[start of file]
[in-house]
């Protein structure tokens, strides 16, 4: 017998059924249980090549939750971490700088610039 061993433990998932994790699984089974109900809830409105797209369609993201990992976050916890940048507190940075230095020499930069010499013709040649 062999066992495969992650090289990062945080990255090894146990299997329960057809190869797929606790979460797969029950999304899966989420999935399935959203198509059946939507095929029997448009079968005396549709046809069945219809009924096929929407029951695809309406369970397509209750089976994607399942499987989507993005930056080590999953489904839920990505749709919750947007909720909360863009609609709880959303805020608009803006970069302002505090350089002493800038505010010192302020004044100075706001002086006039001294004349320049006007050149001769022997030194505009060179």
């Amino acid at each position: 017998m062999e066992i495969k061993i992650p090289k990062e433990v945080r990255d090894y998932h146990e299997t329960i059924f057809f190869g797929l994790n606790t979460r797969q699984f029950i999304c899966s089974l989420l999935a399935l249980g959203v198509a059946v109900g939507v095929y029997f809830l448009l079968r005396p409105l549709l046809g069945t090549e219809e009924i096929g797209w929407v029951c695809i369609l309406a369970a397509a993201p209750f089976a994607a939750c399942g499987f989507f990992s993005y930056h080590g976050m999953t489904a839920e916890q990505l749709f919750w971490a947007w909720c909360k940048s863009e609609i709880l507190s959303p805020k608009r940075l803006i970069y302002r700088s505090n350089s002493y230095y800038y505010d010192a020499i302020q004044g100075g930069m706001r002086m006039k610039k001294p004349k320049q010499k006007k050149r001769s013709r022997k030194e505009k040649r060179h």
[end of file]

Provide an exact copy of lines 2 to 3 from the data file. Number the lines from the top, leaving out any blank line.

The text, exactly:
């Protein structure tokens, strides 16, 4: 017998059924249980090549939750971490700088610039 061993433990998932994790699984089974109900809830409105797209369609993201990992976050916890940048507190940075230095020499930069010499013709040649 062999066992495969992650090289990062945080990255090894146990299997329960057809190869797929606790979460797969029950999304899966989420999935399935959203198509059946939507095929029997448009079968005396549709046809069945219809009924096929929407029951695809309406369970397509209750089976994607399942499987989507993005930056080590999953489904839920990505749709919750947007909720909360863009609609709880959303805020608009803006970069302002505090350089002493800038505010010192302020004044100075706001002086006039001294004349320049006007050149001769022997030194505009060179």
């Amino acid at each position: 017998m062999e066992i495969k061993i992650p090289k990062e433990v945080r990255d090894y998932h146990e299997t329960i059924f057809f190869g797929l994790n606790t979460r797969q699984f029950i999304c899966s089974l989420l999935a399935l249980g959203v198509a059946v109900g939507v095929y029997f809830l448009l079968r005396p409105l549709l046809g069945t090549e219809e009924i096929g797209w929407v029951c695809i369609l309406a369970a397509a993201p209750f089976a994607a939750c399942g499987f989507f990992s993005y930056h080590g976050m999953t489904a839920e916890q990505l749709f919750w971490a947007w909720c909360k940048s863009e609609i709880l507190s959303p805020k608009r940075l803006i970069y302002r700088s505090n350089s002493y230095y800038y505010d010192a020499i302020q004044g100075g930069m706001r002086m006039k610039k001294p004349k320049q010499k006007k050149r001769s013709r022997k030194e505009k040649r060179h």